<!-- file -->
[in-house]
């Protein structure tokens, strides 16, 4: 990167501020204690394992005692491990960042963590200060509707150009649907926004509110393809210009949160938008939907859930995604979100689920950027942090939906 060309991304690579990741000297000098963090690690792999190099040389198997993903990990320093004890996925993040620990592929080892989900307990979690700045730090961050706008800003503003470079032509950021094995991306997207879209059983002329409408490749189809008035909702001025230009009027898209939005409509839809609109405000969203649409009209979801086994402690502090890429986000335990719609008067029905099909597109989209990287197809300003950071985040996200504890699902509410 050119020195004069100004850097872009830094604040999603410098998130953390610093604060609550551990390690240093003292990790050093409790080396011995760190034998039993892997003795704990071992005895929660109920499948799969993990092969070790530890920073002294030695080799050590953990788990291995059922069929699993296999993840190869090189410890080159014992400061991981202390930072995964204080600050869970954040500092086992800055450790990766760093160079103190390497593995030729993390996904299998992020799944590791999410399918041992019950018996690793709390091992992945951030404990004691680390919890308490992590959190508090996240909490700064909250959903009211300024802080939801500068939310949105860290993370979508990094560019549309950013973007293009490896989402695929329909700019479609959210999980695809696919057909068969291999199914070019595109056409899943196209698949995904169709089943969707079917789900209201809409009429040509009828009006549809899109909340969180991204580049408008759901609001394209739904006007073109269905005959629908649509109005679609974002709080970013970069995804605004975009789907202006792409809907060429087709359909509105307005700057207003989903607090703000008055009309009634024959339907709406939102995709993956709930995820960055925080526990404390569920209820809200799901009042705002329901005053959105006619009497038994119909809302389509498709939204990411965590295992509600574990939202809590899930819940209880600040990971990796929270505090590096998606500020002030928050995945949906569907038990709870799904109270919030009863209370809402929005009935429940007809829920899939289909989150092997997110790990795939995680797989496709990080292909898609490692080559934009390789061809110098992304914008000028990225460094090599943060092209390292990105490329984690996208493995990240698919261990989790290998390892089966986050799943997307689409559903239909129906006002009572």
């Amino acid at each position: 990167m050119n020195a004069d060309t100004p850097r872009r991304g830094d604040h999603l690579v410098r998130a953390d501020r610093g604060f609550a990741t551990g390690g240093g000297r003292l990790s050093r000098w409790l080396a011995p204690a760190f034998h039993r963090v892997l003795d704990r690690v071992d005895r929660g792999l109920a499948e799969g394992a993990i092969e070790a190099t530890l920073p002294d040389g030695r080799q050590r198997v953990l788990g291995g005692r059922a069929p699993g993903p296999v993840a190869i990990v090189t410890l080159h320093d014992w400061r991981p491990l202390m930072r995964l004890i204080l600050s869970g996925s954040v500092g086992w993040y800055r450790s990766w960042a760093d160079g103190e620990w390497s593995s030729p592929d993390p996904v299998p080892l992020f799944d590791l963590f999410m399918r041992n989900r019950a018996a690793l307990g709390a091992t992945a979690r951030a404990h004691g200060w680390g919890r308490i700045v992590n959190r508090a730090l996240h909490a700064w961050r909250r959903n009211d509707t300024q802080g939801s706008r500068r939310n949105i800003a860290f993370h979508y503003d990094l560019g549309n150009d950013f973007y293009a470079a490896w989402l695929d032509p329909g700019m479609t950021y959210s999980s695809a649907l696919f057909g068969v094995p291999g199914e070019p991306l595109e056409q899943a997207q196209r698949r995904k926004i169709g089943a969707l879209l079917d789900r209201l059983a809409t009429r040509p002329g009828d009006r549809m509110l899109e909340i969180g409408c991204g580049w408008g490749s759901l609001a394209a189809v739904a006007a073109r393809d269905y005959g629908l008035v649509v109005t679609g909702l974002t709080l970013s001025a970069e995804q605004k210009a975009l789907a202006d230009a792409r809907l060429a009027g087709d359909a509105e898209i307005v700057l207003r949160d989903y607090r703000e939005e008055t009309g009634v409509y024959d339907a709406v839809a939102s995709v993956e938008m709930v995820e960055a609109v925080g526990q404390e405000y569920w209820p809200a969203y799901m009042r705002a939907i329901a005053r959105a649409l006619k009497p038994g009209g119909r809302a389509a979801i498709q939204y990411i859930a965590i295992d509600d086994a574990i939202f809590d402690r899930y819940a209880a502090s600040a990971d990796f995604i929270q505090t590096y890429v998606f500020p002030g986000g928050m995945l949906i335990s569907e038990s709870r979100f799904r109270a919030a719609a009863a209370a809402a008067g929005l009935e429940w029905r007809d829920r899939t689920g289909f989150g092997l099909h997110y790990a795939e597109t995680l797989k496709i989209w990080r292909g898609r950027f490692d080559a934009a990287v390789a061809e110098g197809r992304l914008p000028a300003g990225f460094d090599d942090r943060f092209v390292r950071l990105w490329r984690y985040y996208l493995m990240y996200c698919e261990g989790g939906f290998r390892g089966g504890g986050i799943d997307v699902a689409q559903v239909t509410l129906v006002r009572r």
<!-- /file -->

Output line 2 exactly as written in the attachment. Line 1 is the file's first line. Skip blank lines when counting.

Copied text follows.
């Protein structure tokens, strides 16, 4: 990167501020204690394992005692491990960042963590200060509707150009649907926004509110393809210009949160938008939907859930995604979100689920950027942090939906 060309991304690579990741000297000098963090690690792999190099040389198997993903990990320093004890996925993040620990592929080892989900307990979690700045730090961050706008800003503003470079032509950021094995991306997207879209059983002329409408490749189809008035909702001025230009009027898209939005409509839809609109405000969203649409009209979801086994402690502090890429986000335990719609008067029905099909597109989209990287197809300003950071985040996200504890699902509410 050119020195004069100004850097872009830094604040999603410098998130953390610093604060609550551990390690240093003292990790050093409790080396011995760190034998039993892997003795704990071992005895929660109920499948799969993990092969070790530890920073002294030695080799050590953990788990291995059922069929699993296999993840190869090189410890080159014992400061991981202390930072995964204080600050869970954040500092086992800055450790990766760093160079103190390497593995030729993390996904299998992020799944590791999410399918041992019950018996690793709390091992992945951030404990004691680390919890308490992590959190508090996240909490700064909250959903009211300024802080939801500068939310949105860290993370979508990094560019549309950013973007293009490896989402695929329909700019479609959210999980695809696919057909068969291999199914070019595109056409899943196209698949995904169709089943969707079917789900209201809409009429040509009828009006549809899109909340969180991204580049408008759901609001394209739904006007073109269905005959629908649509109005679609974002709080970013970069995804605004975009789907202006792409809907060429087709359909509105307005700057207003989903607090703000008055009309009634024959339907709406939102995709993956709930995820960055925080526990404390569920209820809200799901009042705002329901005053959105006619009497038994119909809302389509498709939204990411965590295992509600574990939202809590899930819940209880600040990971990796929270505090590096998606500020002030928050995945949906569907038990709870799904109270919030009863209370809402929005009935429940007809829920899939289909989150092997997110790990795939995680797989496709990080292909898609490692080559934009390789061809110098992304914008000028990225460094090599943060092209390292990105490329984690996208493995990240698919261990989790290998390892089966986050799943997307689409559903239909129906006002009572």